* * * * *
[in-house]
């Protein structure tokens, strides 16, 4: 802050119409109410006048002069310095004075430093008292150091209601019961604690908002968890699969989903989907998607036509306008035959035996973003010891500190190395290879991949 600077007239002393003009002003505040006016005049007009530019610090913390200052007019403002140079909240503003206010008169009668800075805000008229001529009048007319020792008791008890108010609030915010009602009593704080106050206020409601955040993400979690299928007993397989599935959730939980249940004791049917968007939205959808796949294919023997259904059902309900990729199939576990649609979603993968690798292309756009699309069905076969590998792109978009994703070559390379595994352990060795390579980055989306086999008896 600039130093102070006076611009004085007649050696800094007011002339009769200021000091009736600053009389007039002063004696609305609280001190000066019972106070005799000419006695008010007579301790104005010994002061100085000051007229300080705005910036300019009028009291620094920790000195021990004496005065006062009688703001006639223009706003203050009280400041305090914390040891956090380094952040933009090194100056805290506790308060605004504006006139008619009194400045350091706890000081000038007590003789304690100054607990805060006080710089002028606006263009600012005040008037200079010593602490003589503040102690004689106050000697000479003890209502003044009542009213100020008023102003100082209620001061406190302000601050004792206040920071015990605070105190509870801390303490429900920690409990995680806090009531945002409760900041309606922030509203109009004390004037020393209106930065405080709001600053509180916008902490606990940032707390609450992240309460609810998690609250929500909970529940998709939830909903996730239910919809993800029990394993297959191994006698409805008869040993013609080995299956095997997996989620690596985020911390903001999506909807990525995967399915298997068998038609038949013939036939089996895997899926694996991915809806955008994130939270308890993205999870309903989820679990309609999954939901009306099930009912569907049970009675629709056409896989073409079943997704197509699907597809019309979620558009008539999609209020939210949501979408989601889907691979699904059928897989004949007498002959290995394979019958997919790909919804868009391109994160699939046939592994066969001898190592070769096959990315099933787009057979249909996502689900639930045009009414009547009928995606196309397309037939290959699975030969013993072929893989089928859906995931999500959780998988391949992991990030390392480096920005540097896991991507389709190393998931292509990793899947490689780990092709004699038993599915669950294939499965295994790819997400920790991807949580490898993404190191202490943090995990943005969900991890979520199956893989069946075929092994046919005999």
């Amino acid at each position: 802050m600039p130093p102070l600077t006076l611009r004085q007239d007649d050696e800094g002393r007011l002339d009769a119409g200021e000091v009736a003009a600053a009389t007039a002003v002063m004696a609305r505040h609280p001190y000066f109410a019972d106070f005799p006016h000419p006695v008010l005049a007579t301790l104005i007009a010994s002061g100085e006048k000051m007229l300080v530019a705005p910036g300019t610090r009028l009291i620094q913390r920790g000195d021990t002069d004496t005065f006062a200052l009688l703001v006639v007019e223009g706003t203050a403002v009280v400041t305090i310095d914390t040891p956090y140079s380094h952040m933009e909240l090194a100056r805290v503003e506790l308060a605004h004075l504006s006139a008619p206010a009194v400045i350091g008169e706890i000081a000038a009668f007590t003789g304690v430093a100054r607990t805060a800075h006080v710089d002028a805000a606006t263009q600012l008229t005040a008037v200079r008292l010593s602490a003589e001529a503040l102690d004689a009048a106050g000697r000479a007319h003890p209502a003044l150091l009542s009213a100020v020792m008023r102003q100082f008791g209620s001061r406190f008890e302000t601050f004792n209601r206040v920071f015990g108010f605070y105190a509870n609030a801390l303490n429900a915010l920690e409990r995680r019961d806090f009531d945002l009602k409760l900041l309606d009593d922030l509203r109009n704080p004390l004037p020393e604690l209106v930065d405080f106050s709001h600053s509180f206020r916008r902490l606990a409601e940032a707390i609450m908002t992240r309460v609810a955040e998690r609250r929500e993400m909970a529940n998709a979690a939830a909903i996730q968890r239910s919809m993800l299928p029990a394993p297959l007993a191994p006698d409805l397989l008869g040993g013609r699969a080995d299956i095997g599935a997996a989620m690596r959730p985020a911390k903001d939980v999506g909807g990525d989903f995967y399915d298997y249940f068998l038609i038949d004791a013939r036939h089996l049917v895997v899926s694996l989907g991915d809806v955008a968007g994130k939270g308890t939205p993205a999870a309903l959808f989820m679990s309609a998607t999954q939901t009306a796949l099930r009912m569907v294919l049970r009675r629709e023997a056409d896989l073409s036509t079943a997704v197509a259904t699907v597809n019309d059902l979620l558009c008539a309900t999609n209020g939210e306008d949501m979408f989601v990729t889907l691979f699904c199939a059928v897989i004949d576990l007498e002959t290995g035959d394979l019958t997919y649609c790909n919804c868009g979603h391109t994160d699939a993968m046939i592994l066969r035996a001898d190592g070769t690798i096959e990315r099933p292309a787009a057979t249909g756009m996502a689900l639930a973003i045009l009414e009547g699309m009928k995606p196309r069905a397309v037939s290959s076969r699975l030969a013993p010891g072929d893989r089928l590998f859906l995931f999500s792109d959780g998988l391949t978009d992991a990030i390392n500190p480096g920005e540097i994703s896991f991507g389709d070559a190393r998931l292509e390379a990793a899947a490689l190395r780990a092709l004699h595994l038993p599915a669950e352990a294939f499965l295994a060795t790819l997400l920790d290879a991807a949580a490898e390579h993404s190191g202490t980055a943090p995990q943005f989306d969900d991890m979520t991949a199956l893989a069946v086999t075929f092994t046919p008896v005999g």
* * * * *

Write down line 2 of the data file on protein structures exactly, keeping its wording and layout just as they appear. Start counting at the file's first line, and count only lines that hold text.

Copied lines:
């Protein structure tokens, strides 16, 4: 802050119409109410006048002069310095004075430093008292150091209601019961604690908002968890699969989903989907998607036509306008035959035996973003010891500190190395290879991949 600077007239002393003009002003505040006016005049007009530019610090913390200052007019403002140079909240503003206010008169009668800075805000008229001529009048007319020792008791008890108010609030915010009602009593704080106050206020409601955040993400979690299928007993397989599935959730939980249940004791049917968007939205959808796949294919023997259904059902309900990729199939576990649609979603993968690798292309756009699309069905076969590998792109978009994703070559390379595994352990060795390579980055989306086999008896 600039130093102070006076611009004085007649050696800094007011002339009769200021000091009736600053009389007039002063004696609305609280001190000066019972106070005799000419006695008010007579301790104005010994002061100085000051007229300080705005910036300019009028009291620094920790000195021990004496005065006062009688703001006639223009706003203050009280400041305090914390040891956090380094952040933009090194100056805290506790308060605004504006006139008619009194400045350091706890000081000038007590003789304690100054607990805060006080710089002028606006263009600012005040008037200079010593602490003589503040102690004689106050000697000479003890209502003044009542009213100020008023102003100082209620001061406190302000601050004792206040920071015990605070105190509870801390303490429900920690409990995680806090009531945002409760900041309606922030509203109009004390004037020393209106930065405080709001600053509180916008902490606990940032707390609450992240309460609810998690609250929500909970529940998709939830909903996730239910919809993800029990394993297959191994006698409805008869040993013609080995299956095997997996989620690596985020911390903001999506909807990525995967399915298997068998038609038949013939036939089996895997899926694996991915809806955008994130939270308890993205999870309903989820679990309609999954939901009306099930009912569907049970009675629709056409896989073409079943997704197509699907597809019309979620558009008539999609209020939210949501979408989601889907691979699904059928897989004949007498002959290995394979019958997919790909919804868009391109994160699939046939592994066969001898190592070769096959990315099933787009057979249909996502689900639930045009009414009547009928995606196309397309037939290959699975030969013993072929893989089928859906995931999500959780998988391949992991990030390392480096920005540097896991991507389709190393998931292509990793899947490689780990092709004699038993599915669950294939499965295994790819997400920790991807949580490898993404190191202490943090995990943005969900991890979520199956893989069946075929092994046919005999």